As stated in the nation-wide “Research on Domestic Violence against Women in Turkey in 2014”, approximately 4 out of every 10 women have been subjected to physical violence by their husbands or intimate partners. The reports of women’s organizations also reveal that women have been experiencing difficulties in accessing their rights exercised by the institutions such as law enforcement officers, family courts, prosecutors, the Violence Prevention Monitoring Centers, who are supposed to support women in case of violence. Nevertheless, there are no sanctions against these harmful practices. The gap between the laws and their implementation continues to loom large. These problems were also broadly addressed in the Istanbul Convention monitoring report on Turkey and in the European Court’s historic decision, Opuz vs. Turkey, which is followed up by Opuz Group cases. During the corona virus pandemic, already existing problems on accessing rights were deepened. Police officers use the pandemic as an excuse to convince women not to leave or file against the perpetrator. As the pandemic restrictions intensified male violence, women were left unsupported by the state institutions and could only rely on women’s organizations.

Defending the convention in order to promote women-friendly policies 

Since the Istanbul Convention’s inception, women’s organizations in Turkey have been actively struggling for effective implementation and pushing public authorities to adopt women-friendly policies by making direct references to the Convention’s provisions. Women’s organizations used the convention to repress the public authorities when local implementations, laws and other legislation were not sufficient to resolve the problem. Withdrawing from the convention discourages women to follow this strategy and paves the way for violence. The convention was never effectively implemented in Turkey, yet its entity had always empowered women and women’s organizations. Moreover, the domestic law was written in reference to the convention, hence the convention was the guarantee of the rights ensured in it.

Those who have been campaigning for the withdrawal also state their opposition to this law, arguing it threatens the unity of the family. From now on we expect critical changes on the domestic law which will drastically prevent women from combating violence against women. Anti-convention defenders also promoted hatred against LGBTI+. They openly discriminated against them to legitimize the withdrawal. These discourses cause irreversible cases of violence and make life unlivable for LGBTI+ as they legitimize hate crimes against LGBTI+ and after the withdrawal from the convention there will be no other legal document whereby LGBTI+ living in Turkey are legally taken into consideration. We know that the main intention here is not only to make LGBTI+ the focus of violence, but also to naturalize the discrimination faced by women by eliminating the word gender and, hence, maintaining domination over women through forcing them to uphold traditional gender roles.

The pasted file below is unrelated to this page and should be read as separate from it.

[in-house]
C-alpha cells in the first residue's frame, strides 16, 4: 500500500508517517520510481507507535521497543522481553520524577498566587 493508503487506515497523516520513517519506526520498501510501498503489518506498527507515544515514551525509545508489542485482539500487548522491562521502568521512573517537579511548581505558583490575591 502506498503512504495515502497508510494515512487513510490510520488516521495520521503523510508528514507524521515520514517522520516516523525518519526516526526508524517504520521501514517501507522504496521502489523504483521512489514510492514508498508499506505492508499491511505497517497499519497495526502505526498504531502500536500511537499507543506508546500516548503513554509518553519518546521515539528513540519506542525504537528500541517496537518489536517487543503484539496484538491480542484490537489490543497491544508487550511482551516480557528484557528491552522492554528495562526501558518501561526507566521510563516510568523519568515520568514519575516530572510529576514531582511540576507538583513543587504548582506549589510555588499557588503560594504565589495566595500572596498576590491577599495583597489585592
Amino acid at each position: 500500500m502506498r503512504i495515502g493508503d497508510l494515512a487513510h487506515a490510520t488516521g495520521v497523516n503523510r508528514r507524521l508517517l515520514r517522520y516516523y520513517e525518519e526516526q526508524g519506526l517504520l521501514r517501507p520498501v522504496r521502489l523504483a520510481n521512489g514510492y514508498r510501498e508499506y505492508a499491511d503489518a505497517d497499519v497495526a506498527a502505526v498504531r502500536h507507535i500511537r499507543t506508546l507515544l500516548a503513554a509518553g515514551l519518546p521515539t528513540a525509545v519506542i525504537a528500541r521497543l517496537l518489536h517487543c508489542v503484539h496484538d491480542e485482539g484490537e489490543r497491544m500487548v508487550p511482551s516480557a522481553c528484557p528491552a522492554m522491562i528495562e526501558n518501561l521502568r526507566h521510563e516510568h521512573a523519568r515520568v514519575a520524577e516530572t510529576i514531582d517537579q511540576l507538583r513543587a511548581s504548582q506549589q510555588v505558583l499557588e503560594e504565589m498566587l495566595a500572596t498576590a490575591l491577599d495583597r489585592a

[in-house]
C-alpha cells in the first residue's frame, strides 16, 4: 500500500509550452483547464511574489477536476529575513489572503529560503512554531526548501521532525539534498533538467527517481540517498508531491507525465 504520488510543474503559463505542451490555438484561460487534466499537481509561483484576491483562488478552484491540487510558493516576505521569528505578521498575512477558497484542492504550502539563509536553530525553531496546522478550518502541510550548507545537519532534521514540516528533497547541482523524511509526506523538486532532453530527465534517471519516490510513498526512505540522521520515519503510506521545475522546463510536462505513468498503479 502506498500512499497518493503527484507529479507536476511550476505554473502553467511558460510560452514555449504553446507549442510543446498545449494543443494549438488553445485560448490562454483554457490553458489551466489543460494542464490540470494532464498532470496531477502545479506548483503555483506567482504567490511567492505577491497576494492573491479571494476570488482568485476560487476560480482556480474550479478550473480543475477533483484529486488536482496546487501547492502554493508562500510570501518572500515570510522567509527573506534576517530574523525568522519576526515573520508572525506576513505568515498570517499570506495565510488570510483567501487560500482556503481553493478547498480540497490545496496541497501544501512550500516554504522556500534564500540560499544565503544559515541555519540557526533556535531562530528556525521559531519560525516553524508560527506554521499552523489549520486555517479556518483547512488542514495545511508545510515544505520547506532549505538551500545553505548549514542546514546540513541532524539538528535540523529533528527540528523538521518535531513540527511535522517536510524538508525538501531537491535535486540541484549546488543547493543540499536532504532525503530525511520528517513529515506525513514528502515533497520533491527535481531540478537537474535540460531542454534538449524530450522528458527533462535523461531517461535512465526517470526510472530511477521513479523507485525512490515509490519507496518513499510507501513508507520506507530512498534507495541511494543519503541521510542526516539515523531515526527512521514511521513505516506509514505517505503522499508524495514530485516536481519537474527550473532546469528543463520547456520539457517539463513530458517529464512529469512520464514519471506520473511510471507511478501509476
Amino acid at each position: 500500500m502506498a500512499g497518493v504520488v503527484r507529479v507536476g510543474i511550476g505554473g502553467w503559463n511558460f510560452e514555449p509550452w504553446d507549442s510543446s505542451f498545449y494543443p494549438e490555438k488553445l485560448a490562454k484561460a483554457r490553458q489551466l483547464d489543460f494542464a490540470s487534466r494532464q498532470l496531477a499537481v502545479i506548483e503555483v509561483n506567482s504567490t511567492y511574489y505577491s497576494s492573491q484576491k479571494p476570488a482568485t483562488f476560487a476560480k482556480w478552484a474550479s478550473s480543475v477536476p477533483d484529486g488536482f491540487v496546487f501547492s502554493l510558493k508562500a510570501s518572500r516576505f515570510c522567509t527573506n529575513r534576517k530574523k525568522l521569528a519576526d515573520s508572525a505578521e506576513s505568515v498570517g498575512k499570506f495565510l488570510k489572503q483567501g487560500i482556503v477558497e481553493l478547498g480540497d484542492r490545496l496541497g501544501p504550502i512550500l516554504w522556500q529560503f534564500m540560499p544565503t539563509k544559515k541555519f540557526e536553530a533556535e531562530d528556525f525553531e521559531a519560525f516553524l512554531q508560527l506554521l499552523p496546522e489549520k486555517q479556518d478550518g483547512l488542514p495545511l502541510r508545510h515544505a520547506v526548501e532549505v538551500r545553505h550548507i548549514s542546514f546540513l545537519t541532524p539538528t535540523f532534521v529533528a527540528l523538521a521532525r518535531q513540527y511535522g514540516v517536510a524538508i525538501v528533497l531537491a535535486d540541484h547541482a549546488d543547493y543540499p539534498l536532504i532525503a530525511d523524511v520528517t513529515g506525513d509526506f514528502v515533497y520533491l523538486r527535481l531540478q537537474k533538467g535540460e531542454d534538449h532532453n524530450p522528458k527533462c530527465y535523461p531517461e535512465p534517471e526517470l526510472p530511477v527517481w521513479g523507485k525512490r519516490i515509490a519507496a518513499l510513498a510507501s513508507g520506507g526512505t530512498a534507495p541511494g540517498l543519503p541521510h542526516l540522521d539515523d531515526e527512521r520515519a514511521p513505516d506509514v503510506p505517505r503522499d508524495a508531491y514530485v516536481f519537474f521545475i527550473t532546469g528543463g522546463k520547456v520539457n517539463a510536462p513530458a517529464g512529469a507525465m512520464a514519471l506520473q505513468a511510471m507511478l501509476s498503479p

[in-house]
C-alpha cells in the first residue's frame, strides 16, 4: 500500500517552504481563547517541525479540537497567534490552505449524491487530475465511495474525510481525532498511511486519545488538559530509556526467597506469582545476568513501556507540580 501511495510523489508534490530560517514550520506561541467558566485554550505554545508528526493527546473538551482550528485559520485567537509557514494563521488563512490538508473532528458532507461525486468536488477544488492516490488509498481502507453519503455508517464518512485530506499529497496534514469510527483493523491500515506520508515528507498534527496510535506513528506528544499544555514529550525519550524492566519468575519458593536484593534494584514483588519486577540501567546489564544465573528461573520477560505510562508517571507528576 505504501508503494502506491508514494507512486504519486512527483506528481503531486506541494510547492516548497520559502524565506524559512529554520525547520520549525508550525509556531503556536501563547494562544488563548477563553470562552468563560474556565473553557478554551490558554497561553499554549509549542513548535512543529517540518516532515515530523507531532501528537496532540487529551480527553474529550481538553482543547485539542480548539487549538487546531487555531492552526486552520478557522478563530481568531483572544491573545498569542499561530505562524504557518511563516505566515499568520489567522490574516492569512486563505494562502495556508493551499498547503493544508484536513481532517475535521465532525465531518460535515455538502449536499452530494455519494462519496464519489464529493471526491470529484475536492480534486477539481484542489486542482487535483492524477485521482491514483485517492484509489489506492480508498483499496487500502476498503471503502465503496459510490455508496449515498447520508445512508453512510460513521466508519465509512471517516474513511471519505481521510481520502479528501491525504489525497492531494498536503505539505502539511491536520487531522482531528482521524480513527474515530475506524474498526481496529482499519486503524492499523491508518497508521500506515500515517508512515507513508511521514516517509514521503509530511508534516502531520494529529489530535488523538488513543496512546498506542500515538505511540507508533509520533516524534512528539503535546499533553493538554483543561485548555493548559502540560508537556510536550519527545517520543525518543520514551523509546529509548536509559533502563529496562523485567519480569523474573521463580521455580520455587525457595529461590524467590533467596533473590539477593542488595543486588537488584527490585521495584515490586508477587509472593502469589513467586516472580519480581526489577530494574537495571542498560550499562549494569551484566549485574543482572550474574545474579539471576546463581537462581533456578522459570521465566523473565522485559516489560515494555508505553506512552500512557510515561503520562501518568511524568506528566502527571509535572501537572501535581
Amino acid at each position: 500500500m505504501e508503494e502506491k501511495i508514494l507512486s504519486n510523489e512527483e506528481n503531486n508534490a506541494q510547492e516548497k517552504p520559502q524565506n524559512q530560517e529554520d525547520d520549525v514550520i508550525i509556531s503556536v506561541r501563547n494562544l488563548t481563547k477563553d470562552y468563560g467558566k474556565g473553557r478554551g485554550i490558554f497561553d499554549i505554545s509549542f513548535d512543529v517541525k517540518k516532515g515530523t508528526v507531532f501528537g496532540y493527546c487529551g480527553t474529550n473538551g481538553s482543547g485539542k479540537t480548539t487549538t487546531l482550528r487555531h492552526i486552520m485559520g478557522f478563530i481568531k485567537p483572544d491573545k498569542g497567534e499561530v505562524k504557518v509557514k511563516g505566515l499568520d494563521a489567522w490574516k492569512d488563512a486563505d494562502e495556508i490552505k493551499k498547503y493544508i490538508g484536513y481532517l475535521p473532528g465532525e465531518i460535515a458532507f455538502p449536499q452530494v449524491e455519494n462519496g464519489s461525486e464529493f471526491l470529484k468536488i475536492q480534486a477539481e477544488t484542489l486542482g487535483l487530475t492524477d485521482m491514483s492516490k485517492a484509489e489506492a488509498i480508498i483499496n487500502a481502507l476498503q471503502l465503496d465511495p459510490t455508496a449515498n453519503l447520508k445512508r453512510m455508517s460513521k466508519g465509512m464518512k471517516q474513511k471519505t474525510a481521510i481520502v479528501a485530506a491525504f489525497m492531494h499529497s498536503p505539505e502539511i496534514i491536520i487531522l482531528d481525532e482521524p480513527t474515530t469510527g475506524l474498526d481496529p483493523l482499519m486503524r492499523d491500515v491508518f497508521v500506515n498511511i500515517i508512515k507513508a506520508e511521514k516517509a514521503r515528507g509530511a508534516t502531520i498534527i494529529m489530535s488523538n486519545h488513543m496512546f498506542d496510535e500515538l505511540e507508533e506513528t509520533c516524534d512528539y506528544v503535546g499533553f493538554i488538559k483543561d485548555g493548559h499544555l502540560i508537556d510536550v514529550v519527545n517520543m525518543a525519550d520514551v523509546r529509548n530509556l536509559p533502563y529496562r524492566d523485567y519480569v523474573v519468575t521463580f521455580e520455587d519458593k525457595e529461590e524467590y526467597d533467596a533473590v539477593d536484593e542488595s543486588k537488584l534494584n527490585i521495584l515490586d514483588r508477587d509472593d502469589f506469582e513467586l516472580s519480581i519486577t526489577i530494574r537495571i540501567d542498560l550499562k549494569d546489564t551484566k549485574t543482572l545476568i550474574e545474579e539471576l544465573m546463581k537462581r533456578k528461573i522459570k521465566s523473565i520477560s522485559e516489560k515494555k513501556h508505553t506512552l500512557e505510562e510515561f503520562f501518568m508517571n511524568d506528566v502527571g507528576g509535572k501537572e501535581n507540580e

Feminists and the women’s movement in Turkey campaigned for the implementation of the convention since its ratification. When the convention was attacked, they took to the streets in more than 50 cities, raised their voices on social media which made the hashtag #İstanbulSözleşmesi on the top of trending topic list for two days, launched campaigns, convened hours of meetings. Just after the decision to withdraw, more than 5,000 women - including myself - were out on the streets in Istanbul and many in other cities: we have been raising our voices ceaselessly because we believe that defending the Istanbul Convention is defending gender equality and our right to live free from violence. We believe that the Istanbul Convention belongs to women, that’s why we keep chanting “The Istanbul Convention Is Ours, We Are Not Giving It Up!”

This is a global attack against gender equality 

The discourses against the Istanbul Convention in Turkey, Bulgaria, Hungary, Poland, Slovakia, Czech Republic and in many more, have one thing in common: hatred against women and LGBTI+ in disguise of protecting family, values and traditions. Hence these groups cannot destroy equal rights, they try to cause a public misperception by claiming that the Convention jeopardizes the traditional family structure.  The way these conservatives in Central Europe and Turkey imitate each other proves that it is not a discourse about tradition or national values but about misogyny. These countries have different traditions and values but share right wing politics desiring to stick to traditional gender roles to fuel their neo-liberal policies. Turkey’s official statement referred to EU member states (Bulgaria, Hungary, Czech Republic, Latvia, Lithuania, and Slovakia) which also withdrew from the convention as examples, to support Turkey’s decision to withdraw. This is a strong indicator that anti-gender and anti-convention defenders are not just Turkey's problem but of all Europe. The threat is not only to the women in Turkey but to the acquired rights of women and LGBTI+ in all over Europe. For centuries, women have been battered by men and the last decade is marked by the feminists’ efforts to prevent male violence. The Istanbul Convention is based on the experiences of women who have been subjected to violence and it is not only for women but for everyone who dreams to live as equal individuals in a world free from violence. Our transnational feminist solidarity is the only key to achieve this dream, a world free from violence (18 June 2021).